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Friday, December 15

Statistically Yours: Cold emailing in a quest for internships


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Introducing “Statistically Yours,” Daily Bruin Radio’s first data-themed podcast. For our first episode, we bring you data from one UCLA student’s experience with cold emailing people in investment banking. This summer, Andrei Secu looked up over 800 people in the industry, and emailed nearly 300 of them. We explore his records to find patterns that could help UCLA students find success in their own cold emails.

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SECU: Hi Analyst,

I hope you’re doing well. My name is Andrei Secu and I am a rising junior at UCLA. I would like to pursue a career in investment banking, and am interested in learning more about “Bank.” Would you be available sometime in the coming week for a brief phone call? I would appreciate the opportunity to hear more about your background and experience at “Bank.” I have attached my resume as a reference. Thank you in advance for your time.

Best regards,
Andrei

NANAYAKKARA: This summer, my good friend Andrei Secu looked up over 800 people in investment banking, hoping to network his way into this incredibly competitive field. He sent nearly 300 emails to people he had never met before, asking for phone calls and keeping careful track of these exchanges.

So how many people replied? And who replied? How many phone calls did he end up having?

The question is: What story do Andrei’s records tell us?

This is “Statistically Yours,” a podcast where we bring you stories through data. I’m your host, Priyanka Nanayakkara. To start today’s story, I’ll let Andrei explain his spreadsheet.

SECU: There’s two main tabs. On the first tab, it’s just a huge list of pretty much everyone I looked up from LinkedIn. And then, on the second tab it lists the people that I’ve cold emailed, the people that have actually replied to my emails, and the people I’ve had phone calls with.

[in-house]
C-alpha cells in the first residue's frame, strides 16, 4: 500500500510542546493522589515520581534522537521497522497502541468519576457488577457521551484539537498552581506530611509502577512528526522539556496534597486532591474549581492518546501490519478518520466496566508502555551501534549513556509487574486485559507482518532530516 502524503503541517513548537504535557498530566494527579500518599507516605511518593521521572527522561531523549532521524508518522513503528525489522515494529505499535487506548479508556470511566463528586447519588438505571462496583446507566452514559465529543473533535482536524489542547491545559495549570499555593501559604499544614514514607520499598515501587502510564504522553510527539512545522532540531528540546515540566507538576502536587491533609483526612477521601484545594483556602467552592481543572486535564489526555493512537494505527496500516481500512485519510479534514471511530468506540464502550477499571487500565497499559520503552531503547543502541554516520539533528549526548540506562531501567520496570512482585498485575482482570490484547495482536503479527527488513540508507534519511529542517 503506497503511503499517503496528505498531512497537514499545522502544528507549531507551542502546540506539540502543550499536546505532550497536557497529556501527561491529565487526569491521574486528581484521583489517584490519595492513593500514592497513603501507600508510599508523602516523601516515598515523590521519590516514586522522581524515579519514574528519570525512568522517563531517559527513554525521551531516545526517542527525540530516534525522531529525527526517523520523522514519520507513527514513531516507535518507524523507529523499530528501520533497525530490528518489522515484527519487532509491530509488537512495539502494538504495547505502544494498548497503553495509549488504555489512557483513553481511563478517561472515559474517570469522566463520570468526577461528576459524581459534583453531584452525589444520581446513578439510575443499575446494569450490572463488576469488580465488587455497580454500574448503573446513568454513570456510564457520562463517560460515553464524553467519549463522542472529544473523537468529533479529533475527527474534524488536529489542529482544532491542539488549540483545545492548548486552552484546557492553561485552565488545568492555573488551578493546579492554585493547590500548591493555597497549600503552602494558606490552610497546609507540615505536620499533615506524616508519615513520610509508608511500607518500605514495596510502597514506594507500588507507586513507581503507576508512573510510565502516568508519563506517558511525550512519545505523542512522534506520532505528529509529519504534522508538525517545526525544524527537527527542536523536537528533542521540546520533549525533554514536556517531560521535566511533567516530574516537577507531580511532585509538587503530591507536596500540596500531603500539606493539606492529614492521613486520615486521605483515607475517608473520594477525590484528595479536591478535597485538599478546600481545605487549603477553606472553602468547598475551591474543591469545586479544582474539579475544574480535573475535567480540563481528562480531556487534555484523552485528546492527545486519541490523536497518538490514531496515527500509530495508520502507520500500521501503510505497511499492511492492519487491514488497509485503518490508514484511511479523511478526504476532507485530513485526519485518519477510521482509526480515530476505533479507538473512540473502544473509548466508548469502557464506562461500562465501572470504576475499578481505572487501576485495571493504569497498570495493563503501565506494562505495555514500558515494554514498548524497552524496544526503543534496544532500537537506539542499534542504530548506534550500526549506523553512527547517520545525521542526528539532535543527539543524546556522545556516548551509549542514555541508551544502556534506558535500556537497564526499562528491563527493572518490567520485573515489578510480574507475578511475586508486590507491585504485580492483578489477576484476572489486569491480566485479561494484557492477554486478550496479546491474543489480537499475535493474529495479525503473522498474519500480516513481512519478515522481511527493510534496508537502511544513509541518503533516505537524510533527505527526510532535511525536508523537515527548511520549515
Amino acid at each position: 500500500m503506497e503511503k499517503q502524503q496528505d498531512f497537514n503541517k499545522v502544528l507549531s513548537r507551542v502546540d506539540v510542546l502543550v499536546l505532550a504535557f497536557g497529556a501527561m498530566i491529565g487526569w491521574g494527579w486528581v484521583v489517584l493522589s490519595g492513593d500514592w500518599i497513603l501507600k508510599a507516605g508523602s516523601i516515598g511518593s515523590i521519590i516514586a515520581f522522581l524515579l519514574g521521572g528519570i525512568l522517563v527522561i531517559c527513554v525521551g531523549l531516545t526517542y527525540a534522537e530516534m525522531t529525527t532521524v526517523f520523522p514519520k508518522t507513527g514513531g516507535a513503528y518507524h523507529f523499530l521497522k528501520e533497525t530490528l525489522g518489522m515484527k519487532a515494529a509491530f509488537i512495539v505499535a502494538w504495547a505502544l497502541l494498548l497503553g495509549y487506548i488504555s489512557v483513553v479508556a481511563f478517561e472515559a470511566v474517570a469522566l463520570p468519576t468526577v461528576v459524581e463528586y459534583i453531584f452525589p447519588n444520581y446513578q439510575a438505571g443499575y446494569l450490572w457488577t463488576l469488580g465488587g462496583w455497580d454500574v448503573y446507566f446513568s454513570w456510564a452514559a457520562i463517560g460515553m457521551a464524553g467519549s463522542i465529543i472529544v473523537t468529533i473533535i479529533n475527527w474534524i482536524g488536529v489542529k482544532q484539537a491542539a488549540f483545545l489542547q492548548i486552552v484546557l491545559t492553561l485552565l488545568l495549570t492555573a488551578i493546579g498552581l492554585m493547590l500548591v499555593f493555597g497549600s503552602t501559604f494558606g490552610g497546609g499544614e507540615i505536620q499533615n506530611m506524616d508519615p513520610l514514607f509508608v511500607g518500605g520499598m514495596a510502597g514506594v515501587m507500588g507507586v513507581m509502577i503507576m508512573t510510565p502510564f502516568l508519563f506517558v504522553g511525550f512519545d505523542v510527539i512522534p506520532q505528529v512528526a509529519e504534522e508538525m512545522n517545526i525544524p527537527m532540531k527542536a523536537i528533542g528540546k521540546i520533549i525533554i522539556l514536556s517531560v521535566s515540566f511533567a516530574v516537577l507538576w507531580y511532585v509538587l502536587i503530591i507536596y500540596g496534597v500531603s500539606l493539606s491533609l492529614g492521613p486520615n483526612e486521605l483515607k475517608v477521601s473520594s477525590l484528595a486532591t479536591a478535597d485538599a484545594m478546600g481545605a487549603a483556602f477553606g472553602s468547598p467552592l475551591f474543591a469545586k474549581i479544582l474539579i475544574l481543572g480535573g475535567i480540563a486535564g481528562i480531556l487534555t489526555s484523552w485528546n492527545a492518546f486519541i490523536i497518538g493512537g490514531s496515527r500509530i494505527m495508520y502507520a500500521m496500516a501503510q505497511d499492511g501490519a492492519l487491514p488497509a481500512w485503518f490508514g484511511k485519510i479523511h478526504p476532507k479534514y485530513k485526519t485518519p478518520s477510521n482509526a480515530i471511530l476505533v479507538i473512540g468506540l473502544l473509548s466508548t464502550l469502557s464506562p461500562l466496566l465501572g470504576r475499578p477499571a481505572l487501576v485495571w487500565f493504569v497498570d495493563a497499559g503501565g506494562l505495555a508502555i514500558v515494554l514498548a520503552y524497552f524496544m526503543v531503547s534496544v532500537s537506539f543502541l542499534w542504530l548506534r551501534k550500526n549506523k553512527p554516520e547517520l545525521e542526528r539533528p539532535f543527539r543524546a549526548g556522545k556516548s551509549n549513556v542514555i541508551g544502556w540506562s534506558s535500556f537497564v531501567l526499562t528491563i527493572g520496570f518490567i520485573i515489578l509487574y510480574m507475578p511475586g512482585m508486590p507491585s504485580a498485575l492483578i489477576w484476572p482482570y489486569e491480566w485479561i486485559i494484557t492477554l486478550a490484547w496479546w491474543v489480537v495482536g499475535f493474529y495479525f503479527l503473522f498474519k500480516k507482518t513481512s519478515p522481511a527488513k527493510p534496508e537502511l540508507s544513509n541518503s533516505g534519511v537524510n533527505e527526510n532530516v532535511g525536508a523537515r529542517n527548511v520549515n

NANAYAKKARA: To be precise, Andrei looked up 822 people, and emailed 298 of them. It might be hard to imagine one person reaching out to so many people on such a large scale. But, Andrei had a system.

SECU: I’d get home around six, and I’d go ahead and I’d draft all my emails for that day. And then, I would wake up early in the morning – so, I’d wake up at 6 a.m., because that’s 9 a.m. New York time, and I would just wake up and send out all my emails and double-check that they were right. And then I’d go back to sleep, and when I got into work at around 9 a.m. I would send out all my San Francisco and LA emails, and then at that point I’d also reply to all the New York emails that had been sent to me.

NANAYAKKARA: In total, there were 78 replies. 15 percent of the emails he sent bounced back, possibly due to the fact that analysts had moved jobs and hadn’t updated their LinkedIn information yet. 26 percent of the emails he sent out received responses. In my conversation with Andrei, we talked about just who was replying.